What Is OxyContin?
OxyContin is a brand name for oxycodone — a prescription opioid pain reliever — and it is likely the most popular of all in its class among drug abusers. The drug was first synthesized in 1916, but it didn’t make its way to America until 1939, where variants of it would show their addictive potential in decades to come. By 1970, the Controlled Substances Act was passed and included OxyContin as a Schedule II drug.
Since then, it has been a favorite among both prescribing physicians and those suffering from substance use disorder. According to the Drug Enforcement Administration, there were 58.8 million prescriptions filled for oxycodone in 2013.
OxyContin is the prescription version of an opioid narcotic pain medicine called oxycodone. This opioid is used for the treatment of moderate to severe, around-the-clock pain, and unlike some other prescription painkillers, OxyContin is not intended for as-needed pain relief. This is a time-released version of oxycodone, and it can be used to relieve pain resulting from surgery, injuries, cancer and sometimes arthritis.
Similar to morphine, oxycodone is in some other prescription pain medicines, including Percocet, which is a combination of oxycodone and acetaminophen.
This time-released formula provides up to 12 hours of relief for people who suffer from chronic pain. This around-the-clock pain treatment is one of the things that sets OxyContin apart from other opioid pain relievers. As compared to OxyContin, other painkillers tend to last only around four hours. Unfortunately, despite the fact that opioids like OxyContin are effective in treating pain, they are frequently abused.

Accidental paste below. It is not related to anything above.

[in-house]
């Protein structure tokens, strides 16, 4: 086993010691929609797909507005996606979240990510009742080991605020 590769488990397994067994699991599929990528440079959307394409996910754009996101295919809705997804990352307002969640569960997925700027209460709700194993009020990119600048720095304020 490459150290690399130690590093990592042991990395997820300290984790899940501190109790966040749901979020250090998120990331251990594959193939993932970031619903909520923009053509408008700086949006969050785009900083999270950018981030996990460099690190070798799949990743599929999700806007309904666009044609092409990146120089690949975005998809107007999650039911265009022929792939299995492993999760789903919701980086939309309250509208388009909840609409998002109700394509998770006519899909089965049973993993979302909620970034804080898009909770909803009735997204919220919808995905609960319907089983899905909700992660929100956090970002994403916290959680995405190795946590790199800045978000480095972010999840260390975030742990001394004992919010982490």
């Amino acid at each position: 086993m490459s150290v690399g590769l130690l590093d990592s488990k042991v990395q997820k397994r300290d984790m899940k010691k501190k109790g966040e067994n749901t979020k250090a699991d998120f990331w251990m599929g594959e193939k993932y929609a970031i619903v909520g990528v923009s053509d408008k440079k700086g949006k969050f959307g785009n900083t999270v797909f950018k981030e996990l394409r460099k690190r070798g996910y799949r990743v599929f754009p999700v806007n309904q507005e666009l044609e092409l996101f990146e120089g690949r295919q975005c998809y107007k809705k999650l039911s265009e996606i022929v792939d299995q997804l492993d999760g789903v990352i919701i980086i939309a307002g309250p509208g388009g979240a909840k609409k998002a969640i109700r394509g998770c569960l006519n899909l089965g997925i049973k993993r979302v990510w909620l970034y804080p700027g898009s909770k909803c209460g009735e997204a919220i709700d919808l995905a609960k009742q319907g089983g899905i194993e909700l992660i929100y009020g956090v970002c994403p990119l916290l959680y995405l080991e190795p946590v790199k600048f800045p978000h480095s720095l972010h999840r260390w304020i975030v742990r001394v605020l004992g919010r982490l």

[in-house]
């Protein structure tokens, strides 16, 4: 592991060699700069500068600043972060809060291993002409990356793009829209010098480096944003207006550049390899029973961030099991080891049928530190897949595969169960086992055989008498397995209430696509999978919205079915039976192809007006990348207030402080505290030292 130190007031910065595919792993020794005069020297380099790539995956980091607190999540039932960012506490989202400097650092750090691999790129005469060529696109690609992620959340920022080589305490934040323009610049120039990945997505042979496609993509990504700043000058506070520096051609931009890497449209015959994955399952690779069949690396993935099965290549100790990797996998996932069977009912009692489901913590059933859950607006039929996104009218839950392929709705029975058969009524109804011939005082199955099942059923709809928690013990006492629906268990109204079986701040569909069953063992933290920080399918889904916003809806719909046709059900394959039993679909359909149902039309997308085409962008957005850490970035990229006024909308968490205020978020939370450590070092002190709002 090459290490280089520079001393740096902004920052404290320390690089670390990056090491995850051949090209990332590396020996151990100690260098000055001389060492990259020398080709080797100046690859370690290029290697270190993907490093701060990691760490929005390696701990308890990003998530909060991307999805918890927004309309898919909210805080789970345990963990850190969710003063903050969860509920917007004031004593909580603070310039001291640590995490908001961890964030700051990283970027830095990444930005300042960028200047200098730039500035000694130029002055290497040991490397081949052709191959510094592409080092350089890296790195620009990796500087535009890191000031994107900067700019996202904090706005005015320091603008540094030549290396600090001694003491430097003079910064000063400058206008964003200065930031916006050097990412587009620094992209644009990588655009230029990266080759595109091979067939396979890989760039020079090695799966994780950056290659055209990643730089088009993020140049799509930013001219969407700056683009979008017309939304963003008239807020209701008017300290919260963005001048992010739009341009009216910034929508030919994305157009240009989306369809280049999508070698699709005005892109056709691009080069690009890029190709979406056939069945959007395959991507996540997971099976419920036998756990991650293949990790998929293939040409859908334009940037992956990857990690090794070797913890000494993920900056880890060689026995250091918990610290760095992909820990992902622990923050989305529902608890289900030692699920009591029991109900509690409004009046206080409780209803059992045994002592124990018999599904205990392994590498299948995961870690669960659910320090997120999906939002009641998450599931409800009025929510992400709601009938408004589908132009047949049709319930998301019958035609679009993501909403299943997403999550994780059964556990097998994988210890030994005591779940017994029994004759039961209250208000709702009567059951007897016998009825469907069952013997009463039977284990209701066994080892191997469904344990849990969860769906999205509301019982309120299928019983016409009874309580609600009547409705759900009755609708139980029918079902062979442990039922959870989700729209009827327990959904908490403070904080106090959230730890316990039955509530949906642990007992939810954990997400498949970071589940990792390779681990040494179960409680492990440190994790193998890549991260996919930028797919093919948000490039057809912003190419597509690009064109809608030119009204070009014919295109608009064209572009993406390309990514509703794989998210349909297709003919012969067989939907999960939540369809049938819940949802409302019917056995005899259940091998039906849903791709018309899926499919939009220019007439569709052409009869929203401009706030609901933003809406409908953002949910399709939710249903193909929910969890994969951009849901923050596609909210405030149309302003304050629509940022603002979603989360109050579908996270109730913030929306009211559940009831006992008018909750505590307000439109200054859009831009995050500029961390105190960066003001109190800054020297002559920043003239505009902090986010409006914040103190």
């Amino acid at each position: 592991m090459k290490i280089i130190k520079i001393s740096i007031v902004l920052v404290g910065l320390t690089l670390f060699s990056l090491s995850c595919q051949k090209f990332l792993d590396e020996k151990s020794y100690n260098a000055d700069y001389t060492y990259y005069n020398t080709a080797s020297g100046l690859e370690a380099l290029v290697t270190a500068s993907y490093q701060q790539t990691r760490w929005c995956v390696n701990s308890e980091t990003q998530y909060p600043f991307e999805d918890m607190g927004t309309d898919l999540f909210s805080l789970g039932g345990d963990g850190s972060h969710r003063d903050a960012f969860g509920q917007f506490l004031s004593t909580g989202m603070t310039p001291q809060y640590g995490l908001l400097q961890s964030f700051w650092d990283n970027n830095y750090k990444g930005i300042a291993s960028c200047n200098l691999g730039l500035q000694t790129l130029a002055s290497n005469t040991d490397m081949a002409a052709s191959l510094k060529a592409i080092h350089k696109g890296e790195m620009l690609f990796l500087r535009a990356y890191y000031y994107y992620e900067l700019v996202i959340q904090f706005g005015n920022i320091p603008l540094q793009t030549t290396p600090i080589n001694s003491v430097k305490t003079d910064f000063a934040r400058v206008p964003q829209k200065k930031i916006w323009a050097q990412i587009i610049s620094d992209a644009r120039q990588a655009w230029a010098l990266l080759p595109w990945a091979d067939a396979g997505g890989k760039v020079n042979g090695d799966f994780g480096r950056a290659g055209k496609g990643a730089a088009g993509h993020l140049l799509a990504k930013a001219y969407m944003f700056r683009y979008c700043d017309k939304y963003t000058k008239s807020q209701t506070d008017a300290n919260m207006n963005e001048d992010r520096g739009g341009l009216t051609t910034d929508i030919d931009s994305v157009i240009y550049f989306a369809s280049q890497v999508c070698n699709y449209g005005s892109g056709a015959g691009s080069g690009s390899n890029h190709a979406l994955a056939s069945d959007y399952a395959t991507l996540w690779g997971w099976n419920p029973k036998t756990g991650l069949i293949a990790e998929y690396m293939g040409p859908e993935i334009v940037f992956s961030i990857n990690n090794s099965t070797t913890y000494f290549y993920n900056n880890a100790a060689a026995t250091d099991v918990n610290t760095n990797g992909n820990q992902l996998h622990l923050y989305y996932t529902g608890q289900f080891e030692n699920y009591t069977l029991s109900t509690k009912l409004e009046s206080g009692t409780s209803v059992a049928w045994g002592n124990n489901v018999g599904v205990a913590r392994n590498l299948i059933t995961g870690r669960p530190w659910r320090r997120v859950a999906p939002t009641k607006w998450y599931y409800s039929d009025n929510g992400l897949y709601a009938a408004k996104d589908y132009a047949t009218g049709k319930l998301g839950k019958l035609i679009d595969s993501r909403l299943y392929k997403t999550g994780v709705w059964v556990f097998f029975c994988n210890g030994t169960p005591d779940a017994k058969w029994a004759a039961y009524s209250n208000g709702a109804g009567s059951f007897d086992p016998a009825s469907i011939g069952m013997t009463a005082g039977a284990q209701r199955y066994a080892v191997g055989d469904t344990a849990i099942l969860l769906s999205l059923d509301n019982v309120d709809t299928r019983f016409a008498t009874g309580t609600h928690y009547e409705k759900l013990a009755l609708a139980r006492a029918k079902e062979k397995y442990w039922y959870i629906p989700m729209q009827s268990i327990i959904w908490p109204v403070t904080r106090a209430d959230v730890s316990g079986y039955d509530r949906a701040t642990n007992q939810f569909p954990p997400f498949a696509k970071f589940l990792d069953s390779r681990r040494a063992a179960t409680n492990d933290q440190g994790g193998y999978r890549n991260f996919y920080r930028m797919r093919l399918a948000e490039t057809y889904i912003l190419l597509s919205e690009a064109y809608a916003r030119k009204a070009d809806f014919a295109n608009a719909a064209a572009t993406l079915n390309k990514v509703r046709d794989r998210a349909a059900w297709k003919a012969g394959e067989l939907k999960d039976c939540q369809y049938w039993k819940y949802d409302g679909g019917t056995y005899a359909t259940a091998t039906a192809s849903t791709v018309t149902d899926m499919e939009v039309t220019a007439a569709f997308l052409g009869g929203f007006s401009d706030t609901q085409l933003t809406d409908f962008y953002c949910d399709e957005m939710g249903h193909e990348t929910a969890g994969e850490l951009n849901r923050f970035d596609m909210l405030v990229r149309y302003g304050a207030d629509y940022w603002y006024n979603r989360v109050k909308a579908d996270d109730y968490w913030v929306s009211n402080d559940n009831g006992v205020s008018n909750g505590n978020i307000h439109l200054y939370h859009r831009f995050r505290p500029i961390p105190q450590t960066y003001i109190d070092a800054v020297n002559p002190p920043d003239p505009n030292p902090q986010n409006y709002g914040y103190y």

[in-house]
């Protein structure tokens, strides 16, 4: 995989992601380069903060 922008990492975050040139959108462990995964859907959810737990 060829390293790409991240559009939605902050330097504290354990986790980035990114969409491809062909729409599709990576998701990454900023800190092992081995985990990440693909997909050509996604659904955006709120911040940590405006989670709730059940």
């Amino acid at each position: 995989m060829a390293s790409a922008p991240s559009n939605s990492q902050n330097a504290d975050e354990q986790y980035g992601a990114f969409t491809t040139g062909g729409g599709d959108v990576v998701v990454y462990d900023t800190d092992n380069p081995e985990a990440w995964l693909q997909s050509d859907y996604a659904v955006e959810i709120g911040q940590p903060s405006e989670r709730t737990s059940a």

OxyContin abuse is incredibly common. Street names for OxyContin include OC, Hillbilly Heroin, OxyCotton, and Kicker. The concept of Oxy addiction and OxyContin abuse isn’t new — the DEA says it’s been a problem for more than 30 years, but it has been on the rise in recent years. There is also a high level of concern about OxyContin abuse and OxyContin addiction among teens and young adults.
If you or a loved one have been struggling to quit OxyContin, help is available to end the cycle of dependence. Professional assistance is required to safely break the hold of a potentially dangerous drug such as OxyContin. So it’s vital you seek help as soon as possible.
What is Oxycontin?
OxyContin is a brand name of the generic drug, Oxycodone, which is also found as part of a combination in other branded formulations such as Percodan (oxycodone and aspirin) and Percocet (oxycodone and acetaminophen).
Oxycodone is mainly prescribed to manage moderate to severe pain. It has similar chemical properties to other opioids (such as morphine), being synthesized in part from molecules derived from the opium poppy. Oxycodone, however, is a more potent painkiller.
OxyContin is an effective medication when taken as directed by a physician. The drug has proven helpful in people suffering from discomfort due to pain. However, it has a high potential for abuse and has similar addictive properties to heroin.
Various Forms of OxyContin